15. Fisher, J.D., and M.R.R. Heslin. 1976. Hands Touching Hands: Affective and Evaluative Effect of and Interpersonal Touch. Sociometry 39 (4): 416–421.CrossRefGoogle Scholar
  16. Flett, G.V. 2015. Visual Technologies within a Consumerist Culture. Journal of Contemporary Ministry 1: 30–45.Google Scholar
  17. Fonagy, P., M. Target, G. Gergely, J.G. Allen, and A.W. Bateman. 2003. The Developmental Roots of Borderline Personality Disorder in Early Attachment Relationships. Psychoanalytic Inquiry 23: 412–459.CrossRefGoogle Scholar
  18. Gallese, V., and C. Sinigglia. 2011. What Is so Special about Embodied Simulation. Trends in Cognitive Sciences 15 (11): 512–519.CrossRefGoogle Scholar
  19. Ganzevoort, R.R. 2013. Introduction: Stories We Live By. In Religious Stories We Live By. Narrative Approaches in Theology and Religious Studies, ed. R.R. Ganzevoort, M.A.C. de Haardt, and M. Scherer-Rath. Leiden: Brill.CrossRefGoogle Scholar
  20. Ganzevoort, R.R., and J.H. Roeland. 2014. Lived Religion: The Praxis of Practical Theology. International Journal of Practical Theology 18 (1): 91–101.CrossRefGoogle Scholar
  21. Gilligan, J. 1996. Violence: A National Epidemic. New York: Putnam.Google Scholar
  22. Goffman, E. 1961. Asylums: Essays on the Social Situation of Mental Patients and Other Inmates. New York: First Anchor Books Edition.Google Scholar
  23. Grand, S. 2002. The Reproduction of Evil: A Clinical and Cultural Perspective. New York: Taylor and Francis.Google Scholar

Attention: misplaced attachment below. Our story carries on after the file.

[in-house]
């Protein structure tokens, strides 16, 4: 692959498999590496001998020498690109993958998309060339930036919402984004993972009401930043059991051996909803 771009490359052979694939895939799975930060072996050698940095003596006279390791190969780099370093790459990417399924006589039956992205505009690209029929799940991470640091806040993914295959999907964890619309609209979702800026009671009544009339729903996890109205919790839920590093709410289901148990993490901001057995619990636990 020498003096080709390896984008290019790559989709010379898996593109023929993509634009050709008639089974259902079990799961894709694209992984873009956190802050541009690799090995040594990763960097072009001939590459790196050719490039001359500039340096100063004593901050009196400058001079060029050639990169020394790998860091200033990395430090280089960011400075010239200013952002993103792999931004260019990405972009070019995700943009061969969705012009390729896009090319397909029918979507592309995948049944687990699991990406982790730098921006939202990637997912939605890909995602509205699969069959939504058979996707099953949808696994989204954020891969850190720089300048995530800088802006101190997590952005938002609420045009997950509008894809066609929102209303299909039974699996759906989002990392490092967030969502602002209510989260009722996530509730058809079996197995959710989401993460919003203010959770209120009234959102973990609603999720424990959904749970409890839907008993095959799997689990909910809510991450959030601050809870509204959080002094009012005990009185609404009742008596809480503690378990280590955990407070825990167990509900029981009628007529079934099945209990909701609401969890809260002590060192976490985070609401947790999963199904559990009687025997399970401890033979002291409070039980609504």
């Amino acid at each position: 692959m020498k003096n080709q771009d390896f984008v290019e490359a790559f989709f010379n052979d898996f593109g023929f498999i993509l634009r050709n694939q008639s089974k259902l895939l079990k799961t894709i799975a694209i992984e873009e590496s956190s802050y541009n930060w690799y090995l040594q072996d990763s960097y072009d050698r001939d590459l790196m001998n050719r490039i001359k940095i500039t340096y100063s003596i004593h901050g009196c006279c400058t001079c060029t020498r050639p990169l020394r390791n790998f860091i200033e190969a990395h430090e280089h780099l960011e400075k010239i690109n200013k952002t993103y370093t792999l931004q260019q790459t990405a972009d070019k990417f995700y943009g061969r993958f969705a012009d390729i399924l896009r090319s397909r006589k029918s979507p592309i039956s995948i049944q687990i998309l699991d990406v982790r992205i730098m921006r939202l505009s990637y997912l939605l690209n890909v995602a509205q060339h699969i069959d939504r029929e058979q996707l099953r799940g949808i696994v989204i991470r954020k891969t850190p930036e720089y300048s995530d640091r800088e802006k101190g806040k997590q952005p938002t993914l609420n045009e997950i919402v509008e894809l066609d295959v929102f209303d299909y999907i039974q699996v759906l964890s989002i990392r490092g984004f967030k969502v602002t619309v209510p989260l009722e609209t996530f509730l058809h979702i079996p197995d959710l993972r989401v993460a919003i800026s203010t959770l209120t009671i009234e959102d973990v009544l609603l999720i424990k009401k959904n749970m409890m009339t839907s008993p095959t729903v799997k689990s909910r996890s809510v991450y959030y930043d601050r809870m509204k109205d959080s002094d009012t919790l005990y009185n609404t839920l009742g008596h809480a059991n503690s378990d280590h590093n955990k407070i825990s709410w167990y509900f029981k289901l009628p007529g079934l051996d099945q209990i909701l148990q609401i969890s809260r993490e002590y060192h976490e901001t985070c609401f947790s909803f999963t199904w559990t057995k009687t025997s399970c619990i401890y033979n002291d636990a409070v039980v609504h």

24. Harman, R., and D. Lee. 2010. The Role of Shame and Self-Critical Thinking in the Development and Maintenance of Current Threat in Post-Traumatic Stress Disorder. Clinical Psychology and Psychotherapy 17: 13–24.Google Scholar
  25. Hartman, S. 2014. New York Photographer Turns Strangers into Friends. CBS News, viewed 15 December 2015.
  26. Herman, J.L. 1992. Trauma and Recovery. New York: Basic Books.Google Scholar
  27. Herman, J.L. 2011. Posttraumatic Stress Disorder as a Shame Disorder. In Shame in the Therapy Hour, ed. R.L. Dearing and J.P. Tangney. Washington, DC: American Psychological Association.Google Scholar
  28. Kaufman, G. 1996. The Psychology of Shame, 2nd ed. New York: Springer.Google Scholar
  29. Keysers, C., B. Wicker, V. Gazzola, J.L. Anton, L. Fogassi, and V. Gallese. 2004. A Touching Sight: SII/PV Activation During the Observation and Experience of Touch. Neuron 42 (2): 335–346.CrossRefGoogle Scholar
  30. Kristeva, J. 1982. Powers of Horror: An Essay of Abjection, trans. L.S. Roudiez. New York: Columbia University Press.Google Scholar
  31. Lewis, H.B. 1987a. Introduction: Shame—The ‘Sleeper’ in Psychopathology. In The Role of Shame in Symptom Formation, ed. H.B. Lewis, 1–28. London: Psychology Press.Google Scholar
  32. Lewis, H.B. 1987b. Shame and the Narcissistic Personality. In The Many Faces of Shame, ed. D.L. Nathanson, 93–132. New York: Guilford.Google Scholar
  33. McGuire, Meredith B. 2008. Lived Religion: Faith and Practice in Everyday Life. Oxford: Oxford University Press.Google Scholar
  34. McLuhan, M., and L.H. Lapham. 1964. Understanding Media: The Extensions of Man. New York: Signet Books.Google Scholar